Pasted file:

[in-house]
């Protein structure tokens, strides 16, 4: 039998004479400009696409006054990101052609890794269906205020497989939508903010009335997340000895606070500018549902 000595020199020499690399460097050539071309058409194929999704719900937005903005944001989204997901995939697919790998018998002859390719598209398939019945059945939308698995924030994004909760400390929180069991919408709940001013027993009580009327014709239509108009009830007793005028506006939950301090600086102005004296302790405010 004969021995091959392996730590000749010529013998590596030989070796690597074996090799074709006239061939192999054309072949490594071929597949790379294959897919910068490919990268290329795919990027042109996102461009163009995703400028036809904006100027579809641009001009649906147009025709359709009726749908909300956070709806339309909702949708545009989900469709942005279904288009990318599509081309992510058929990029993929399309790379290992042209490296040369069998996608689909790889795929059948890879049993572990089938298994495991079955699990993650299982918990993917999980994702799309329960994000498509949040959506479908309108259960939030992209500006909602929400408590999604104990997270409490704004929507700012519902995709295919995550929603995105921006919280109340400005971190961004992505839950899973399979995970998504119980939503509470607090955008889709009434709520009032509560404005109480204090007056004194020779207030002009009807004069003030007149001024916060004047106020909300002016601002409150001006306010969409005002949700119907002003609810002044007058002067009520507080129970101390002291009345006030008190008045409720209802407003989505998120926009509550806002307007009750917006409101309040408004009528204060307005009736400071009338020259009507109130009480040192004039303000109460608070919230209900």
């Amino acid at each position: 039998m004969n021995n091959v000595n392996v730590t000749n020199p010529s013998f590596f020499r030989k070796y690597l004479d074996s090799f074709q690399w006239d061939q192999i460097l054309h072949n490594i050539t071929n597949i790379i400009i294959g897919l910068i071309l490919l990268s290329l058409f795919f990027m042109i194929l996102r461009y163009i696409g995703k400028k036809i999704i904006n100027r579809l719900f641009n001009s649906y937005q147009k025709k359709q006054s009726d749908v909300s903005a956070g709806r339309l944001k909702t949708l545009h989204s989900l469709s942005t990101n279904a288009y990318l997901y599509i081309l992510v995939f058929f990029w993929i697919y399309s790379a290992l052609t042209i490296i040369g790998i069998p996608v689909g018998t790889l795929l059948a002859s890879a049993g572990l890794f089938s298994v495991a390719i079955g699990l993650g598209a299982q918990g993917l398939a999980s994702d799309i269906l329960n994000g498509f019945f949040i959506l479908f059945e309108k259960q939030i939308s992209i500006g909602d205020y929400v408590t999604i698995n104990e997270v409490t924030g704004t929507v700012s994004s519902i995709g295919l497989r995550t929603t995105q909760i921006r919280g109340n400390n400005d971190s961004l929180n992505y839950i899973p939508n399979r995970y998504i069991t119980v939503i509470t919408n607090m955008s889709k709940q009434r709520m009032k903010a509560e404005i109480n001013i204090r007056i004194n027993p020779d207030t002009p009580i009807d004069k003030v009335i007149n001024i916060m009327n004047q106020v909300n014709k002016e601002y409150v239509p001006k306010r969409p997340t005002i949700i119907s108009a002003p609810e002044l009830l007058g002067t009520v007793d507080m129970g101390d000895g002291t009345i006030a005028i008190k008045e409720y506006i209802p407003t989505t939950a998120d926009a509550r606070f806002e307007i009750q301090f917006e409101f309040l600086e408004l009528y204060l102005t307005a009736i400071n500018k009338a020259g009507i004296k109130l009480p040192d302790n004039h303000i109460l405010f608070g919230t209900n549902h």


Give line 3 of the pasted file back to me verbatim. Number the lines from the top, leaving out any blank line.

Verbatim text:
């Amino acid at each position: 039998m004969n021995n091959v000595n392996v730590t000749n020199p010529s013998f590596f020499r030989k070796y690597l004479d074996s090799f074709q690399w006239d061939q192999i460097l054309h072949n490594i050539t071929n597949i790379i400009i294959g897919l910068i071309l490919l990268s290329l058409f795919f990027m042109i194929l996102r461009y163009i696409g995703k400028k036809i999704i904006n100027r579809l719900f641009n001009s649906y937005q147009k025709k359709q006054s009726d749908v909300s903005a956070g709806r339309l944001k909702t949708l545009h989204s989900l469709s942005t990101n279904a288009y990318l997901y599509i081309l992510v995939f058929f990029w993929i697919y399309s790379a290992l052609t042209i490296i040369g790998i069998p996608v689909g018998t790889l795929l059948a002859s890879a049993g572990l890794f089938s298994v495991a390719i079955g699990l993650g598209a299982q918990g993917l398939a999980s994702d799309i269906l329960n994000g498509f019945f949040i959506l479908f059945e309108k259960q939030i939308s992209i500006g909602d205020y929400v408590t999604i698995n104990e997270v409490t924030g704004t929507v700012s994004s519902i995709g295919l497989r995550t929603t995105q909760i921006r919280g109340n400390n400005d971190s961004l929180n992505y839950i899973p939508n399979r995970y998504i069991t119980v939503i509470t919408n607090m955008s889709k709940q009434r709520m009032k903010a509560e404005i109480n001013i204090r007056i004194n027993p020779d207030t002009p009580i009807d004069k003030v009335i007149n001024i916060m009327n004047q106020v909300n014709k002016e601002y409150v239509p001006k306010r969409p997340t005002i949700i119907s108009a002003p609810e002044l009830l007058g002067t009520v007793d507080m129970g101390d000895g002291t009345i006030a005028i008190k008045e409720y506006i209802p407003t989505t939950a998120d926009a509550r606070f806002e307007i009750q301090f917006e409101f309040l600086e408004l009528y204060l102005t307005a009736i400071n500018k009338a020259g009507i004296k109130l009480p040192d302790n004039h303000i109460l405010f608070g919230t209900n549902h």